Friday 5: Kyle Busch making an impact at RCR off the track NASCAR Friday schedule at Atlanta Motor Speedway Kevin Harvick bringing back No. 29 for All-Star Race Kaulig Racing will appeal penalties from Phoenix weekend Hendrick Motorsports names interim crew chiefs for Atlanta weekend
Bye Kyle Bush gave Richard Childress Racing his first Cup win of the season last month, his biggest contribution may be how he promotes the organization and those teams associated with the RCR.
Bush’s level of preparedness, his observations and questions in meetings had already made an impact early in his tenure.
“He’s offering us something we haven’t had before,” Andy Petri, RCR’s vice president of competitions, told NBC Sports.
Austin Dillon cited Bush’s recall as an area his new teammate would influence when the deal with Bush was announced last September.
“You may never have to question his reviews,” Dillon said at the time. “If he says there’s a problem with the cars, we start working on it.”
Bush said that in January, he and his team discussed how they prepare for each event and how to incorporate those ideas into their meetings.
“I brought up a lot of different topics,” Bush said. “I haven’t done everything I want yet. Most of it is based on data and materials that you get after practice or after qualification, so still insist on most of it.”
Bush called the team meetings this season “good.”
“I feel like they were a bit productive,” he said. “I hope those who are with us in these meetings feel the same way, so it was common sense. I know that Austin and I really liked the way it is and how we set it up, so it was useful for us.”
Petrie, who was Dale Earnhardt’s crew chief for the last two Earnhardt Cup championships, says Busch provided more details about the car than Earnhardt did.
“Earnhardt was an incredible driver, but he didn’t have the skill that Kyle had to take apart so many parts in a car,” Petrie said. “Earnhardt would come out and give you every ounce of speed that was in him, but he wasn’t really good at giving such detailed feedback.
“You should have gotten something out of him. … Kyle will just take apart things that you don’t even think about.”
Kaulig Racing and Legacy Motor Club have teamed up with Richard Childress Racing and all three teams meet together. Cowlig Racing Justin Hailey says watching Bush act in these sessions impressed him.
“I’ll tell Kyle he never asks questions,” Hailey said. “If he even has an idea of what, if or why, he is not afraid to ask about it. I really appreciate that of him.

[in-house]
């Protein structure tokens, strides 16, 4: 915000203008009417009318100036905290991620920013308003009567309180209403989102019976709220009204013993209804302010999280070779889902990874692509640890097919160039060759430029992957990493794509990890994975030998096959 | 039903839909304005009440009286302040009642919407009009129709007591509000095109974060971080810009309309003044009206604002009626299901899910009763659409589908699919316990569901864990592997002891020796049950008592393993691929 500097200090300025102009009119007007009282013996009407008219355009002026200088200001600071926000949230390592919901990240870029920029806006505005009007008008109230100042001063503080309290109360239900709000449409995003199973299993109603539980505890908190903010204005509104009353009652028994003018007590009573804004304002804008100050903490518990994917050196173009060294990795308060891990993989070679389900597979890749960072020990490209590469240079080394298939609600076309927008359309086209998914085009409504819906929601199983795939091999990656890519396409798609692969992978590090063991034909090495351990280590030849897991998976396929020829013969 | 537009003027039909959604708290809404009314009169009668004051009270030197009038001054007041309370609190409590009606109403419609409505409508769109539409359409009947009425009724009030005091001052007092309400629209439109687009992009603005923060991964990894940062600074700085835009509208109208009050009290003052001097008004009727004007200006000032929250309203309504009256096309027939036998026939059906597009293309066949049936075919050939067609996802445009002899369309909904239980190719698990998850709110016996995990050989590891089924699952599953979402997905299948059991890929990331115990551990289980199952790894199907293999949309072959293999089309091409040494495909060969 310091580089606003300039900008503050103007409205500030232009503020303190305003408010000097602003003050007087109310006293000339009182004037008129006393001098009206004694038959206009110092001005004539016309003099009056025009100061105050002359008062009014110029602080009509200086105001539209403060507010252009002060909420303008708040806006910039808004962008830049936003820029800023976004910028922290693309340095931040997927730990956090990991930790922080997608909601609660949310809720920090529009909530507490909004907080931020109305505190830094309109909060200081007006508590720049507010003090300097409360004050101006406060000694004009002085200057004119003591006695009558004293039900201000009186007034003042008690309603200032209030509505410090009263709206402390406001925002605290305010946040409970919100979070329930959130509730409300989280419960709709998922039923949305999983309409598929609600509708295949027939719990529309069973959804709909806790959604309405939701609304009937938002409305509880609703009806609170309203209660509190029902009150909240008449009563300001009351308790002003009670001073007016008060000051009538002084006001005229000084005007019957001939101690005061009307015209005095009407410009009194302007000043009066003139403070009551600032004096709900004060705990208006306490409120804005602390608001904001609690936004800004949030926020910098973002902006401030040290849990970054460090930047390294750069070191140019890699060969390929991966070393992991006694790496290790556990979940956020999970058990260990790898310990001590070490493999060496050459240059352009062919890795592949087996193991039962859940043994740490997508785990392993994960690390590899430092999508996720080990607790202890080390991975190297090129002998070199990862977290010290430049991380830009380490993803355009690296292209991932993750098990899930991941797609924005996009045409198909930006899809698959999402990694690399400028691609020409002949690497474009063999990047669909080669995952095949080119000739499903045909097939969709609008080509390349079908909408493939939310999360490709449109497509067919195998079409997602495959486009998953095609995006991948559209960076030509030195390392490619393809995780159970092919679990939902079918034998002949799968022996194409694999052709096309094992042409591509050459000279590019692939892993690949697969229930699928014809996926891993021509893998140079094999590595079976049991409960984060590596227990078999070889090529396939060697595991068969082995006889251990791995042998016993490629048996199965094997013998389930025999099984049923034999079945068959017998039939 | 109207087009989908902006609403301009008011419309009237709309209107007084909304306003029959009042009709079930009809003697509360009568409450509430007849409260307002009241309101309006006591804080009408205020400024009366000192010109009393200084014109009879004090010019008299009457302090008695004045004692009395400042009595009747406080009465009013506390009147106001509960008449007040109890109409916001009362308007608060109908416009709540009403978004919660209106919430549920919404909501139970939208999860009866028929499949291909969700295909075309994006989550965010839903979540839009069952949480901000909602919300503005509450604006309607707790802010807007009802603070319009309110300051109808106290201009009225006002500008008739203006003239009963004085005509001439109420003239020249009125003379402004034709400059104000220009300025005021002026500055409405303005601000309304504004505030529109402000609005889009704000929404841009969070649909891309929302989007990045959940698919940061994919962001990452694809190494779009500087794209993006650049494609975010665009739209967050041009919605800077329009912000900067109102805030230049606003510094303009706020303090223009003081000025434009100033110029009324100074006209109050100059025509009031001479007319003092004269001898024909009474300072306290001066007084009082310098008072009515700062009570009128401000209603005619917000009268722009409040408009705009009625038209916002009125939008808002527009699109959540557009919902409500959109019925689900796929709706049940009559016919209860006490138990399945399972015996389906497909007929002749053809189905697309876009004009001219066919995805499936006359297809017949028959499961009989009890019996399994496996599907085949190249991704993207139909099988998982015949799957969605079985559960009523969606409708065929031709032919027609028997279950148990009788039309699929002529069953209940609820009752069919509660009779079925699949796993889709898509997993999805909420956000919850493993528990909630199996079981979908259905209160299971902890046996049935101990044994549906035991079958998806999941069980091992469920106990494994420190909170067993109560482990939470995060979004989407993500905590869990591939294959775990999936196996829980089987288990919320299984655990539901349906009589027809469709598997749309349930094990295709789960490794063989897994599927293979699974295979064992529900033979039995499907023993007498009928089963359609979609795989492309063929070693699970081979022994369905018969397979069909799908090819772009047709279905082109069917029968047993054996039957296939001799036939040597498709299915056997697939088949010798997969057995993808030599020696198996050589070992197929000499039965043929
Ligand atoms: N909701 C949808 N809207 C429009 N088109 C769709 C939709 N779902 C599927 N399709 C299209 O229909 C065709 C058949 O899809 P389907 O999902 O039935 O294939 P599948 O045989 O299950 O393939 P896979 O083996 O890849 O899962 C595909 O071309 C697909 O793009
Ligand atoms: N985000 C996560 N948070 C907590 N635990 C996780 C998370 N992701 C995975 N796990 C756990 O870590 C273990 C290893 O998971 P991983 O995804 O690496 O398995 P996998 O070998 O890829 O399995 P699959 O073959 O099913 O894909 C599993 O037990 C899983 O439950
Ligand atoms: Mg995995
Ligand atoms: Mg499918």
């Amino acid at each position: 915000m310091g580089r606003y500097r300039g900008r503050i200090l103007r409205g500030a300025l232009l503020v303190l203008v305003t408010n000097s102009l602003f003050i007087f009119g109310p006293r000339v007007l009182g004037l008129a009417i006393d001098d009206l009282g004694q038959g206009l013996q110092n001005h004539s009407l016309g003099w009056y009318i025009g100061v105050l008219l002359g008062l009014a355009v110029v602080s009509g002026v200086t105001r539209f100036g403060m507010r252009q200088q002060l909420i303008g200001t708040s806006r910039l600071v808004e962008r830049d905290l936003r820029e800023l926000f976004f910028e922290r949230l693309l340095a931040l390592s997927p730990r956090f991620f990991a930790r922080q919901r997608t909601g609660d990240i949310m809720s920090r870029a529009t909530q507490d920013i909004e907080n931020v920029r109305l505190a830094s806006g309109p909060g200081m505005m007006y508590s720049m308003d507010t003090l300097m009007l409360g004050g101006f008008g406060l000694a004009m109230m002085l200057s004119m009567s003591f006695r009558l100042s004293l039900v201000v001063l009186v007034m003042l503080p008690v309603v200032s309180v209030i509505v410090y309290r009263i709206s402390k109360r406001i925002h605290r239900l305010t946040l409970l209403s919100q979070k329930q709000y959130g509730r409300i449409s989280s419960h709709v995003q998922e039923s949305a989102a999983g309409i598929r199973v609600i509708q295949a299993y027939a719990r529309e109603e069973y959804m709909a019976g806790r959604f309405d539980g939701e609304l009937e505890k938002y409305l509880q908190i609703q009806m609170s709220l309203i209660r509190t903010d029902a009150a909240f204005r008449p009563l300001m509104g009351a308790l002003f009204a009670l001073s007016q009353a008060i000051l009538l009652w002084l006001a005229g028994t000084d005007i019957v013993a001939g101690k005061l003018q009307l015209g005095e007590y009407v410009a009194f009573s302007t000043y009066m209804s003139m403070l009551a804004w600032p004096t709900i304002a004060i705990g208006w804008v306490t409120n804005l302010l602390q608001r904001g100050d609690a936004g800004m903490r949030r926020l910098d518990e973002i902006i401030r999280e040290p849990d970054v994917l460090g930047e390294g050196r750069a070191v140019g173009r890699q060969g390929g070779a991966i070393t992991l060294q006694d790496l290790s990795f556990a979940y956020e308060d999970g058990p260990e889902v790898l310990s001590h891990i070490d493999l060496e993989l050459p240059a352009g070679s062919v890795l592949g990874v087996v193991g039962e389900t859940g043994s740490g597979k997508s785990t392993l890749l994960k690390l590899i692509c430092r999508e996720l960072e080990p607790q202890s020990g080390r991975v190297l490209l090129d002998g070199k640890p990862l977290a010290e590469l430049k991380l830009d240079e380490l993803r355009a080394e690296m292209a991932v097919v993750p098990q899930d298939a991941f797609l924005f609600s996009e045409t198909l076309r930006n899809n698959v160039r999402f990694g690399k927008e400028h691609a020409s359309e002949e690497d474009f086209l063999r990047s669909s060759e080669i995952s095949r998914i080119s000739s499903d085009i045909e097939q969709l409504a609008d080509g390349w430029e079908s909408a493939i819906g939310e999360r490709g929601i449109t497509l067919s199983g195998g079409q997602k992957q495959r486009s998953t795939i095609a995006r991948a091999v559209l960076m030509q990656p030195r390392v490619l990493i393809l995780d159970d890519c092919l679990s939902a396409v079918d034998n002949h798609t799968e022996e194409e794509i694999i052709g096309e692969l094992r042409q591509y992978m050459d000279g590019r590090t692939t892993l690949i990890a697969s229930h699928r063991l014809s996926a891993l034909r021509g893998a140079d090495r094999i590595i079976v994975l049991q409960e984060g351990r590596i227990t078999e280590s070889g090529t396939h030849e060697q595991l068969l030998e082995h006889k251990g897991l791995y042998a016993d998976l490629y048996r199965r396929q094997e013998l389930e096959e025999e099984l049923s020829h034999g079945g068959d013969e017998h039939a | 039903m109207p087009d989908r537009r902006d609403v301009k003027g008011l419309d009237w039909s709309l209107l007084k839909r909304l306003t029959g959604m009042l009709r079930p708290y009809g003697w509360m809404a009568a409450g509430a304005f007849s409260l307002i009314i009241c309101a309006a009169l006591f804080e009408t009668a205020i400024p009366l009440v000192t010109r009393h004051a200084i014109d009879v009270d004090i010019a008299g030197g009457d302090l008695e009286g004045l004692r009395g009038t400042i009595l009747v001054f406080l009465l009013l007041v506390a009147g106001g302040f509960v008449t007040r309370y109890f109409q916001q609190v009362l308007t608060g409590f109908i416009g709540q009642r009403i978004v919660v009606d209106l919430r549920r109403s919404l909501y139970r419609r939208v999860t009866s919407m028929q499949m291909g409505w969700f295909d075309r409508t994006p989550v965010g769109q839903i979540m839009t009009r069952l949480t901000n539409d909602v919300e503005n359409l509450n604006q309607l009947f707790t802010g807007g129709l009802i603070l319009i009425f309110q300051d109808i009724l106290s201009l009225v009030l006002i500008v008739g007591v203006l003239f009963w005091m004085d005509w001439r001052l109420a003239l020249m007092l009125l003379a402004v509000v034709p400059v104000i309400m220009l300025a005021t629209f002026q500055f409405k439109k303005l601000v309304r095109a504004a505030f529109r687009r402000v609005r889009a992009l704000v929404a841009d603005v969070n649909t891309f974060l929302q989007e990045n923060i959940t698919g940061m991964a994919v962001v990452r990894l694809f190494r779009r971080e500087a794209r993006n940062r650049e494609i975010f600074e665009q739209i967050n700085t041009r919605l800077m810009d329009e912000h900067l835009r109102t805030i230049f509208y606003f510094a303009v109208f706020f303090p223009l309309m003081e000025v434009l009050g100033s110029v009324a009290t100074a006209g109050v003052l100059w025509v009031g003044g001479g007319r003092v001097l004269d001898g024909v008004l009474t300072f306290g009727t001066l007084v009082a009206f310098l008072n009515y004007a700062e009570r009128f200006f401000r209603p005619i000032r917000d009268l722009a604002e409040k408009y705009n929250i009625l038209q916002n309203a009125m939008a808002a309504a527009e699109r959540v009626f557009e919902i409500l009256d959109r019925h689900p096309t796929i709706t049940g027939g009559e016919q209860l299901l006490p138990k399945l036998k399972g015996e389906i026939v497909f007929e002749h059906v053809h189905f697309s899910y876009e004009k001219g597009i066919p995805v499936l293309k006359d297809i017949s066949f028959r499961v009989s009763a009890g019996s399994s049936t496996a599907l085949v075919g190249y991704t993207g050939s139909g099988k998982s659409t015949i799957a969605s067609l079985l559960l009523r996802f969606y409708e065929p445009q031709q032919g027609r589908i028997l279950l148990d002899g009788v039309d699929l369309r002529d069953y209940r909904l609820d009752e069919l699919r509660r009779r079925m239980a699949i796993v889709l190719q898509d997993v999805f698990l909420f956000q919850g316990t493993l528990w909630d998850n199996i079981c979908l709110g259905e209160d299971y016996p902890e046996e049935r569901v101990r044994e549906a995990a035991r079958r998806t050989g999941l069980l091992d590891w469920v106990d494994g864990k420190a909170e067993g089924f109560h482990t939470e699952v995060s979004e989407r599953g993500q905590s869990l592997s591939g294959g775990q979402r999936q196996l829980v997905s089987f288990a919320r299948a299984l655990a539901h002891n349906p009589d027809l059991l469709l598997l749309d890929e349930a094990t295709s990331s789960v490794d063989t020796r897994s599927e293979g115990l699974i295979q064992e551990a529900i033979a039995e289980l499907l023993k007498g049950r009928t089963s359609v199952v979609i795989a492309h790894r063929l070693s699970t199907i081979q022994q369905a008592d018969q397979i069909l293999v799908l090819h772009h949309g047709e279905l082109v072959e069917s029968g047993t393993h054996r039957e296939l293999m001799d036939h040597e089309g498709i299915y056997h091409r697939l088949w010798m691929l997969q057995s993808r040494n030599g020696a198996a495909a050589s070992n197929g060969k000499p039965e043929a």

“Our alliance and our organization as a whole, he pushes us. He’s not afraid to say, “Hey, that’s not what we should be doing. Hey, that’s wrong” or “Hey, that’s right.”
“I think what you appreciate about him is that he always asks why. Even though he has so much experience, he always has to learn. He pushes us all in the right direction.”
Eric Jones survived team encounters with Busch while both were with Joe Gibbs Racing. Now with the Legacy Motor Club, Jones once again sees the impact Busch can have on the team off the track.
“He approaches meetings the way we do in those days,” Jones said. “I think it was very good for the band. I think, overall, it brought in some good structure, it brought in good and better reviews, and it probably focused on more of the right things that are needed, things that will really make the cars go faster.”
2. Restart zone plans
Sunday’s event at Atlanta Motor Speedway marks the final of NASCAR’s five-race race with an extended restart zone. Series officials will decide after this weekend whether to keep the restart zone at its current size or return it to a smaller size.
NASCAR increased the length of the restart zone to give the leader more time to decide when to go. In a smaller restart zone, other drivers have a better chance of guessing when the leader will go and catch up with him, limiting the advantage of the leader.
The only major incident in the restart zone occurred in Fontana, California, when the leader Joey Logano waited for the end of the zone to leave. The other cars behind guessed when he would go and then had to slow down as he hadn’t picked up speed yet, causing an accordion effect that drew nine cars.
“I don’t think this will be the last time you see him.” Ross Chastain spoke about the incident. “I don’t think it will be that big, but some stacks and some bumper tags will continue.”
Kyle Busch said he doesn’t believe the extended restart zone gives the leader any advantage.